The figure shows part of the curve \(y = x^2\). \(PQ\) is the tangent to this curve at \(P\).

Calculate

- the coordinates of \(Q\),

The tangent to the curve at \(P\) intersects the \(x\)-axis at \(Q\). A sensible first step would be to calculate the equation of the tangent. This takes the form \[ y = mx + c \] where \(m\) is the gradient of the curve \(y = x^2\) at \(P\) and \(c\) is chosen so that the tangent line passes through \(P\).

The gradient of the curve \(y = x^2\) at \(P = (4,16)\) is given by \(y'=2x\) when \(x = 4\), so \(m=8\).

For the tangent line to pass through \(P\), \(c\) must be chosen so that the equation \[ 16 = 8 \times 4 + c \] is true. That is, \(c = -16\), and so the equation of the tangent is \[ y = 8x - 16. \]

The \(x\)-intercept for the tangent is the value of \(x\) for which \(y = 0\) in the equation defining the tangent.

That is, to find \(Q\) we are looking for the value of \(x\) that satisfies the equation \[ 0 = 8x - 16. \] Hence, \(x = 2\), and so \(Q = (2,0)\).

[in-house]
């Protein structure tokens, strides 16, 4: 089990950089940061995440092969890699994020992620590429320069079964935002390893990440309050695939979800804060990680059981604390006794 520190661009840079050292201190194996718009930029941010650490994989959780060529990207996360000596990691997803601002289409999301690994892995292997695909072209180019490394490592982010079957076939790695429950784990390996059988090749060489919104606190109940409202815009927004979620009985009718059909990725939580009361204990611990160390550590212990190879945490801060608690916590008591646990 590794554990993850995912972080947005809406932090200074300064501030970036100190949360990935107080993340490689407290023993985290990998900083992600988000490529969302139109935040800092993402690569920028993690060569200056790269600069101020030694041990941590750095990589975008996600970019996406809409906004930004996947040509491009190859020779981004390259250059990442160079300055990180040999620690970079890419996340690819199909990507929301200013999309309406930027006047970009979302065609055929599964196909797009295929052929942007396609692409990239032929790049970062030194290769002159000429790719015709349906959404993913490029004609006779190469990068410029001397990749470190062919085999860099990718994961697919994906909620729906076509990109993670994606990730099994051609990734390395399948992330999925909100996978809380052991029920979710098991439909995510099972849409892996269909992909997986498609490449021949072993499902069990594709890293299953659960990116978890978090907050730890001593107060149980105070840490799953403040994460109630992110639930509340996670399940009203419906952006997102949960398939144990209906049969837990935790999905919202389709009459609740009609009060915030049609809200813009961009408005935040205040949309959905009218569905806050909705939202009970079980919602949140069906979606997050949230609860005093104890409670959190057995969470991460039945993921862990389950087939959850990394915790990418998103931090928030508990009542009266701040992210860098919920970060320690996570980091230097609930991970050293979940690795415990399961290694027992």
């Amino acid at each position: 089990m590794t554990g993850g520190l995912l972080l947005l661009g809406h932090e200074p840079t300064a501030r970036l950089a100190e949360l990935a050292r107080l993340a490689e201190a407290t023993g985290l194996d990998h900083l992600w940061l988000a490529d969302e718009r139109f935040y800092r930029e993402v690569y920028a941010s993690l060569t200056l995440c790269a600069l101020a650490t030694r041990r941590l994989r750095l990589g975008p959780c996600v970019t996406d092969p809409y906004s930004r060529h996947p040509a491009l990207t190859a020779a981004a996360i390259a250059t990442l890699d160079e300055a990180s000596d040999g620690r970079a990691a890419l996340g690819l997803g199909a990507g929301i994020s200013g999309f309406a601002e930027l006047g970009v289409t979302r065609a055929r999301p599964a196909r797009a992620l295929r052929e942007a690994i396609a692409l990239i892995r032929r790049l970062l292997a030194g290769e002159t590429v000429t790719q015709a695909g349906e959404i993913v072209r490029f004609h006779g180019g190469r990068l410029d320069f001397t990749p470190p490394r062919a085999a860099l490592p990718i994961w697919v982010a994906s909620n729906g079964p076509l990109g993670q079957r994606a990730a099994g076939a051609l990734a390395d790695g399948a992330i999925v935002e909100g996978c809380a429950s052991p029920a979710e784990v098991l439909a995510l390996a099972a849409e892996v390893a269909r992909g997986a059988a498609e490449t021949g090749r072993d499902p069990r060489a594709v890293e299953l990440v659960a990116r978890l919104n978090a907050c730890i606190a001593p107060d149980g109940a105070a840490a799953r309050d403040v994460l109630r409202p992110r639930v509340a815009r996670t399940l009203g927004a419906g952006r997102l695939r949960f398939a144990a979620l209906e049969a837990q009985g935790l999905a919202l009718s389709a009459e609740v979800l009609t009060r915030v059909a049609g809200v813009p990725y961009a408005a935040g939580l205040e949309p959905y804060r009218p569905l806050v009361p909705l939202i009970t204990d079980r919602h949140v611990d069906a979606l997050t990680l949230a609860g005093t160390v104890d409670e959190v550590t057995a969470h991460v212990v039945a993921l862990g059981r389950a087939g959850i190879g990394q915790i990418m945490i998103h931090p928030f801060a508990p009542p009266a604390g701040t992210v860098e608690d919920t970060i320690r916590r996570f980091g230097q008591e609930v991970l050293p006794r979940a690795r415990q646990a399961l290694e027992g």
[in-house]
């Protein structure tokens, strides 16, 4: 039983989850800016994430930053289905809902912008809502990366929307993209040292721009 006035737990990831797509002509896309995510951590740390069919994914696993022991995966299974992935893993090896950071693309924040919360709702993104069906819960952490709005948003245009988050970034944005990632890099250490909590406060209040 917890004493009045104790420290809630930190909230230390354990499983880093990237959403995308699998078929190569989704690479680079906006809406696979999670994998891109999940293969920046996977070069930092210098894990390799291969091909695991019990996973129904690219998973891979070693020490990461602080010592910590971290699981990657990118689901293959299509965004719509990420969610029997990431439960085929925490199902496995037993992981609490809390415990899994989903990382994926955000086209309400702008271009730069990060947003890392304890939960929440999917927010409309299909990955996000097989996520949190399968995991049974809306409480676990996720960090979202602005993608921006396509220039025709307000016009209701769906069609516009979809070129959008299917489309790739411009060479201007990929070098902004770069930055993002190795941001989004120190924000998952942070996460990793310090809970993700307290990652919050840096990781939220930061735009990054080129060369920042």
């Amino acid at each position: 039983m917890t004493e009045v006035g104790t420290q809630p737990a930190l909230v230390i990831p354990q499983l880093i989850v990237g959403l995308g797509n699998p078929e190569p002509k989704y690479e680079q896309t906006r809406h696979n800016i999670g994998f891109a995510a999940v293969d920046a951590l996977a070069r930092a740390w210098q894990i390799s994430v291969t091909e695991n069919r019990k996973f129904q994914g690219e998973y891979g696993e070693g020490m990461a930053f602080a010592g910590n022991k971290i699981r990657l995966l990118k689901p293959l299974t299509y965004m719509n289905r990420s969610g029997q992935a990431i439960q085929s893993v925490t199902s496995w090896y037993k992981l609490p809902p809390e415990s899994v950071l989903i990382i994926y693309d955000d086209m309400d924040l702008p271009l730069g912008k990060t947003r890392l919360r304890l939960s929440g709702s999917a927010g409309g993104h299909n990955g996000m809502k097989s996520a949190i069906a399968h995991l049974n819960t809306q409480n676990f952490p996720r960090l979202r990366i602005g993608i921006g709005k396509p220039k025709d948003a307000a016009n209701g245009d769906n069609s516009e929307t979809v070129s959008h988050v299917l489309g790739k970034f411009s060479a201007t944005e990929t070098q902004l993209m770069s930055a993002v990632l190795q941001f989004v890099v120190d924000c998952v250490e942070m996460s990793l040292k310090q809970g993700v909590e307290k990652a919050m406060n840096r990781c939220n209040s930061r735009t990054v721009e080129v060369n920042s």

- the area of the shaded region.

The area we are to find can be found as the area of the light blue region minus the area of the light red region.

The area of the light blue region is given by \[ \int_0^4 x^2 \:dx = \left[ \dfrac{x^3}{3} \right]_0^4 = \dfrac{4^3}{3} - \dfrac{0^3}{3} = \dfrac{64}{3}. \]

The area of the light red region is the area of a triangle, and so it equals \[ \dfrac{1}{2} \times \text{base} \times \text{height} = \dfrac{1}{2} \times (4 - 2) \times 16 = 16. \] Consequently, the desired area is \[ \dfrac{64}{3} - 16 = \dfrac{16}{3}. \]Can we generalise here? If we give the point \(P\) coordinates \((p, p^2)\), what is the required area now?